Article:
I devoured the book as soon as my parents gave it to me. It is one of those books that, as the Irish Independent newspaper stated, is "impossible to put down." Simply put, Into the Night Sky is a luminous and heartwarming story that will stay with you long after you turn the final page, and Caroline is a superbly talented and empathetic writer. You can order Caroline's books here.
After Caroline was thoughtful enough to email me about my own writing and books, I asked if she would mind answering a few questions for this blog. She kindly agreed, and I am thrilled to present her insightful answers to you now. With no further ado, here is Caroline Finnerty!
Welcome, Caroline! Tell us about your latest novel INTO THE NIGHT SKY. In what ways was this novel different from your other books?
Into the Night Sky is the story of four people who come into each other’s lives when they are each in need of a friend and how the bonds that form change each of them forever more.
Conor Fahy is the owner of struggling bookshop Haymarket Books and is finding it hard to cope with everyday life in the aftermath of his partner Leni’s tragic death.
Conor’s best friend Ella Wilde is struggling with her own problems having just been axed from her job as a TV presenter after being caught shoplifting. She is struggling to deal with the weight of public disgrace and adjust to life away from the TV cameras.
Jack White is eight years old. He likes Ben 10, Giant Jawbreaker sweets and reading adventure books. He likes his Dad (when he doesn’t shout). He doesn’t like the bad monsters that are eating up his ma inside her tummy.
Rachel Traynor is the social worker assigned to Jack White’s case but sorting out messy family disputes is taking its toll on her. And it doesn’t help that she has had to say goodbye to the man she loves because he doesn't want to have children with her.
It’s different from my other books because the story is told through a present tense narrative and also one of the main characters, Jack, is a young child, which I have never done before.
Have you always wanted to be a writer? How did you get into writing?
I always loved writing but I never recognized it in myself until I entered my twenties. I was always bookish as a child and made my own "books" with illustrations. In hindsight, I was good at essay writing in school but it never occurred to me to study English and so I studied biotechnology in university. I was in my twenties when I had an idea and said that would make a great story so I just started writing it and I didn’t stop. After a while I decided to do an eight-week creative writing course by night which spurred me on a bit more. Then after I had my first child in 2009 and I had the idea for In a Moment, which was the first book I actually finished and I was lucky enough to get published.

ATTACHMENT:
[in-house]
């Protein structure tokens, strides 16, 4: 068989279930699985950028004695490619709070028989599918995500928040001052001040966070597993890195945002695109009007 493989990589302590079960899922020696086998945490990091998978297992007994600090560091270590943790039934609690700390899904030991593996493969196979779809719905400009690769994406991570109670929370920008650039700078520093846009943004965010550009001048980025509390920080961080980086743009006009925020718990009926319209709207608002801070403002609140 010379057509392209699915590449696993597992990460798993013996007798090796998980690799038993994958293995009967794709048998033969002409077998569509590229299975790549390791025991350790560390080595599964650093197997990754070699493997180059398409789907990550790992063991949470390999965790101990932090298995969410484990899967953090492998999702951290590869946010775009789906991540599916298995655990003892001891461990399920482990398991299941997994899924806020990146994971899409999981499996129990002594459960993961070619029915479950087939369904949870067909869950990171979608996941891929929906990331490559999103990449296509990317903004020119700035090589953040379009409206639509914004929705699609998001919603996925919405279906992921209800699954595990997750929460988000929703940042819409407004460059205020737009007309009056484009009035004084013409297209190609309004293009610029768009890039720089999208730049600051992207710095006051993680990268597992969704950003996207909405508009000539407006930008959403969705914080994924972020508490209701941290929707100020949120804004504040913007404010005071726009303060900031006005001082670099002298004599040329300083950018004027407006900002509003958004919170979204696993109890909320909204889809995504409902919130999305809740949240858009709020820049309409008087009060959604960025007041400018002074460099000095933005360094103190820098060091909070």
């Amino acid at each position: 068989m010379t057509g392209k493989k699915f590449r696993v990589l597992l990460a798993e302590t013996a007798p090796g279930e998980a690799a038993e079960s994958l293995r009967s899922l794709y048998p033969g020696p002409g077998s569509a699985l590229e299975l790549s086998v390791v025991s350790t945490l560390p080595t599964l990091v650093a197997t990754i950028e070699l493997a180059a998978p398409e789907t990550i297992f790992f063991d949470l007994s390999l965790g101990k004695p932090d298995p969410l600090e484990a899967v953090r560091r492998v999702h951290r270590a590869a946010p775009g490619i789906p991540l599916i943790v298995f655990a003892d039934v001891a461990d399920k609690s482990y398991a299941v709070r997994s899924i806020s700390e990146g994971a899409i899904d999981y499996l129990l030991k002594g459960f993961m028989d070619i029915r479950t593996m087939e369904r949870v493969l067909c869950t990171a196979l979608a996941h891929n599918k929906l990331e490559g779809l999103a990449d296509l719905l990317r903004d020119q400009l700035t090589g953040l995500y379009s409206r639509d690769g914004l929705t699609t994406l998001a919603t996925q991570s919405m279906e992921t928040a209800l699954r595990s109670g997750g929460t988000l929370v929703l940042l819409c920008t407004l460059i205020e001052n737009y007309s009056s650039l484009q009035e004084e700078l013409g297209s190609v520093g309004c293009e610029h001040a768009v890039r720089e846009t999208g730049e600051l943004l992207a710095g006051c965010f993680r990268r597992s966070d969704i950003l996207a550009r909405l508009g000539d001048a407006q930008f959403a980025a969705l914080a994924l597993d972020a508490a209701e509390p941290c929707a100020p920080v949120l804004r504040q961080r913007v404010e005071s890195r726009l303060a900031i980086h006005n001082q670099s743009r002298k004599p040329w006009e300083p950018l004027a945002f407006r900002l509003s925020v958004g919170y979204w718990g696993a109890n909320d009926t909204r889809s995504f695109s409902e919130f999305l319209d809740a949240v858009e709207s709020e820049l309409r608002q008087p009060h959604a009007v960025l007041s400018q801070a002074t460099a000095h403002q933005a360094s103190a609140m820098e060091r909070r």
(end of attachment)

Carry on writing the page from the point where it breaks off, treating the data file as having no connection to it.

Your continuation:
What is your writing schedule? How do you find time to write?
It is chaotic at the moment! I have three small children, two of whom are not yet in school so it’s challenging to find the time -- but, like everything, if you really want to do it, you have to make sacrifices. So when I get them all into bed in the evenings I stay up late to try to do a bit then or at weekends my husband sometimes takes them all off for a few hours so I can get a bit done. I am quite disciplined so if I do have some free time I use it to write instead of doing anything else.
What is your biggest advice for other writers, particularly young writers just starting out?
Don’t be too hard on yourself when you read back over your work. Just put the words down on the page and don’t get disheartened. I used to re-read my early drafts and cringe so much that I would never go back to it again. Then I went to a really inspiring getting published workshop and the authors speaking at it said how they all think what they write is awful but that they keep rewriting it until one day they don’t want to throw their laptop against the wall and it finally starts to seem okay.
That’s the key – rewrite, rewrite, rewrite. I love the saying, "You can edit words on a page but you can’t edit a blank page."
Ooh, I love that saying, too! So very true. Who are some of your favorite writers?
Too many to mention, but the ones that stick out in my mind are:
- Kate Atkinson
- Maggie O’Farrell
- David Nicholls
- John Boyne
- Marian Keyes
I read in the Acknowledgements section of INTO THE NIGHT SKY that writing this book was a challenge at times. It seems that writer's block is something every writer has to deal with at one time or another. Do you have any tips for advice for vanquishing writer's block?
I find that usually when I am experiencing writer’s block it is because some part of the book is not working. Either the character isn’t fully developed in my mind or there is a problem with the plot.
When I was writing Into The Night Sky, I was finding it difficult to research the role of Rachel the social worker and how that storyline fitted into the book but it took me a few months to put my finger on exactly what it was that was missing. Eventually I contacted a friend of mine who was a social worker and she helped me immensely; once I had concrete facts, the story moved on again.
Usually if I can’t figure out what the problem is, then I go on to another scene that is coming easily to me and then go back to the problematic one at a later stage when hopefully it will come a bit easier then.
Great advice! Is there anything else you would like to add?
Thank you for having me, Dallas it’s lovely to be over here on an American blog – hello everyone!
Thank you so much for joining us today, Caroline!
Connect with Caroline at the following links:
- Her website: www.carolinefinnerty.ie
- Facebook: www.facebook.com/carolinefinnertybooks
- Twitter: @cfinnertywriter
- Amazon: http://www.amazon.com/Caroline-Finnerty/e/B007X4NSBE